When not writing or podcasting, Philippa loves reading, gardening, and whenever possible traveling. With her husband, Tee and her daughter, she is looked after by a mighty clowder of three cats.
Tee Morris began his writing career with his 2002 historical epic fantasy, MOREVI The Chronicles of Rafe & Askana. In 2005 Tee took MOREVI into the then-unknown podosphere, making his novel the first book podcast in its entirety. That experience led to the founding of Podiobooks.com and collaborating with Evo Terra and Chuck Tomasi on Podcasting for Dummies and its follow-up, Expert Podcasting Practices for Dummies. He won acclaim and accolades for his cross-genre fantasy-detective Billibub Baddings Mysteries, the podcast of The Case of the Singing Sword winning him the 2008 Parsec Award for Best Audio Drama. Along with those titles, Tee has written articles and short stories for BenBella Books’s Farscape Forever: Sex, Drugs, and Killer Muppets, the podcast anthology VOICES: New Media Fiction, BenBella Books’ So Say We All: Collected Thoughts and Opinions of Battlestar Galactica, and Dragon Moon Press’ Podthology: The Pod Complex.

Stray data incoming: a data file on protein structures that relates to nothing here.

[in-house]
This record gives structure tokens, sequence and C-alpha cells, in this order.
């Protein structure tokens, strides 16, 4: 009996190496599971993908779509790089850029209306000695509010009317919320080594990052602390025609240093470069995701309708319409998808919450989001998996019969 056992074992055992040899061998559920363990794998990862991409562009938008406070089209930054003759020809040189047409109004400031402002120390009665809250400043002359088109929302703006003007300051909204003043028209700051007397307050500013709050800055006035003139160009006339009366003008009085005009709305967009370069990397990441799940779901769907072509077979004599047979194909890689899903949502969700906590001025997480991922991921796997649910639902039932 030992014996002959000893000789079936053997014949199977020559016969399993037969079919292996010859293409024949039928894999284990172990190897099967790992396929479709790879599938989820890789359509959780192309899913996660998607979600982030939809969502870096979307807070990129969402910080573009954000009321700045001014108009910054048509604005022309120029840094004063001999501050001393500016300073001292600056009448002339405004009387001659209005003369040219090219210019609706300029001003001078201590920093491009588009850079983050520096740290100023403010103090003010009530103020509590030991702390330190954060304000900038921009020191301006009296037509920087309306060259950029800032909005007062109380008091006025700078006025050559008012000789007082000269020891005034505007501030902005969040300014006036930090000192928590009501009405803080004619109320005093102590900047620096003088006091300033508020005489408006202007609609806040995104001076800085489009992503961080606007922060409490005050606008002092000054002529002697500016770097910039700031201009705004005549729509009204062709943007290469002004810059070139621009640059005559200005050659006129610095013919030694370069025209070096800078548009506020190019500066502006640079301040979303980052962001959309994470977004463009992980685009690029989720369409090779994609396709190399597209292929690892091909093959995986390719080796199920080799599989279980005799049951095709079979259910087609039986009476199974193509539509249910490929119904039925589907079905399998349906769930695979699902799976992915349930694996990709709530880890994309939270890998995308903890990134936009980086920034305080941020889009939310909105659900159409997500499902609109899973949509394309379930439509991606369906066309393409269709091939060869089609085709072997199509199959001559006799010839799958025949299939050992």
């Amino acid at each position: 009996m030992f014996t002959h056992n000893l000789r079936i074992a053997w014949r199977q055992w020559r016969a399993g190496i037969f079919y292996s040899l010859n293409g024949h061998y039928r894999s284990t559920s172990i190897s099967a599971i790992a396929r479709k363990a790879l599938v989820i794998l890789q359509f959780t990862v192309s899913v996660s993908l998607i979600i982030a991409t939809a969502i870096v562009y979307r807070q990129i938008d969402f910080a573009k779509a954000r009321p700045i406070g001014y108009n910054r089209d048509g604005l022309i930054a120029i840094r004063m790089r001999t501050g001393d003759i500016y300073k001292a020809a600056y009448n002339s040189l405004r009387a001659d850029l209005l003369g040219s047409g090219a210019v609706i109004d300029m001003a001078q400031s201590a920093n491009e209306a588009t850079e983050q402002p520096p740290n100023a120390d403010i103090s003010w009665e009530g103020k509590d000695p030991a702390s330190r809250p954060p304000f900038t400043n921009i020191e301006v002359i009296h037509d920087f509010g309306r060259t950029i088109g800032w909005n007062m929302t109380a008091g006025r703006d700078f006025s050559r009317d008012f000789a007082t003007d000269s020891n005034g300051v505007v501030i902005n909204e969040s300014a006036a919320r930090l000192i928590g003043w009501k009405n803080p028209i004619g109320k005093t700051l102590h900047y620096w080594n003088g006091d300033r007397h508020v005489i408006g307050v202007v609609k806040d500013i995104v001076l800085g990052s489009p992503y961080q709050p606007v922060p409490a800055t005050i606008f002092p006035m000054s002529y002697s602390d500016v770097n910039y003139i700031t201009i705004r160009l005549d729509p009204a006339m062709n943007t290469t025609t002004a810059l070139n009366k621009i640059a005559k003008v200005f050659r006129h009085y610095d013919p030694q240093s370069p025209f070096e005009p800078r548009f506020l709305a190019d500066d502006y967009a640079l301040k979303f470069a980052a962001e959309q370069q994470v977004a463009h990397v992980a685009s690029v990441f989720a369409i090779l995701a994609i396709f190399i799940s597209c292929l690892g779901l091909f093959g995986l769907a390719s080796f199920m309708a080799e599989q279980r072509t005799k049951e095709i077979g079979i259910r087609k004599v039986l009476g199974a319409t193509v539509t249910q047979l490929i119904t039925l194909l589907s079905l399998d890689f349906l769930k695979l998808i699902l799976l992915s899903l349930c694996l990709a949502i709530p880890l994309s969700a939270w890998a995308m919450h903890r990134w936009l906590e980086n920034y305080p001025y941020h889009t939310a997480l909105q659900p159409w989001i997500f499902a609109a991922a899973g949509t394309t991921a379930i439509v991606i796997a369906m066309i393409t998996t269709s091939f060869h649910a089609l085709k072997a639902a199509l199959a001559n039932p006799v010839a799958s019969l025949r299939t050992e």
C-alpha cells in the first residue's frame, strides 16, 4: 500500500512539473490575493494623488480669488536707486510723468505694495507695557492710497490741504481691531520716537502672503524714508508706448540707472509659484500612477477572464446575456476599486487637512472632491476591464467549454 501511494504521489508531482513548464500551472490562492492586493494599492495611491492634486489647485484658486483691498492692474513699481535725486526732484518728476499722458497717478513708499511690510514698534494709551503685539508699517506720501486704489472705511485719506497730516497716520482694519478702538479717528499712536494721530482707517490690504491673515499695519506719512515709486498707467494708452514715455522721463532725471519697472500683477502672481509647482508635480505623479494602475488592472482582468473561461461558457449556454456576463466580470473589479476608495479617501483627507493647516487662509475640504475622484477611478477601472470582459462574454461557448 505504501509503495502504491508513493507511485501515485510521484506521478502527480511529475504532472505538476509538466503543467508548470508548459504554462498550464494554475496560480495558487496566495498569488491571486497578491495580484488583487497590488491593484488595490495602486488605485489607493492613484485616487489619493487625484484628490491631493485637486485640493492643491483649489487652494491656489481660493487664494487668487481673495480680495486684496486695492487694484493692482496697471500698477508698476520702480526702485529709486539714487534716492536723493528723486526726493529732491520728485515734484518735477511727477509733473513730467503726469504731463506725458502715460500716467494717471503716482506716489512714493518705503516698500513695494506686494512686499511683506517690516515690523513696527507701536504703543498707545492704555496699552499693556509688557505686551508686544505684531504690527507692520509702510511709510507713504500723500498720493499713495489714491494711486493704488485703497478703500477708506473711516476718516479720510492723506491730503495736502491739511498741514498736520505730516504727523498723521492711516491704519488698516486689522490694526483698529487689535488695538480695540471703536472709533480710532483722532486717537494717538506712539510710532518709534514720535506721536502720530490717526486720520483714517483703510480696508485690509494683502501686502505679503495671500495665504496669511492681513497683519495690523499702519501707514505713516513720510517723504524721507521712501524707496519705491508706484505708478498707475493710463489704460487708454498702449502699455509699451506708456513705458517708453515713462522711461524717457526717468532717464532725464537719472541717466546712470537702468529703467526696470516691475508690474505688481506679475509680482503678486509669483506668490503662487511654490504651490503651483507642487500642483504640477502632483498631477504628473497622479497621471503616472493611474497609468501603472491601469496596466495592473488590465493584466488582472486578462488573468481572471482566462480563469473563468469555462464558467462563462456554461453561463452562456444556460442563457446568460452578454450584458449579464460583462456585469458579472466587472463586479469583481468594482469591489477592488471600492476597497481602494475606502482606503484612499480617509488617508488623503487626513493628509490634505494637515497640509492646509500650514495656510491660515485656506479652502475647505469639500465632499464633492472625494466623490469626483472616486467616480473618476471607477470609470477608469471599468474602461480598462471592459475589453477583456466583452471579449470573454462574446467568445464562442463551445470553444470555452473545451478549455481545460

Tee brought all these skills to the award-winning Ministry of Peculiar Occurrences series which he wrote with his wife, Pip Ballantine. When he is not writing, Tee enjoys life in Virginia alongside Philippa Ballantine, his daughter, and three cats.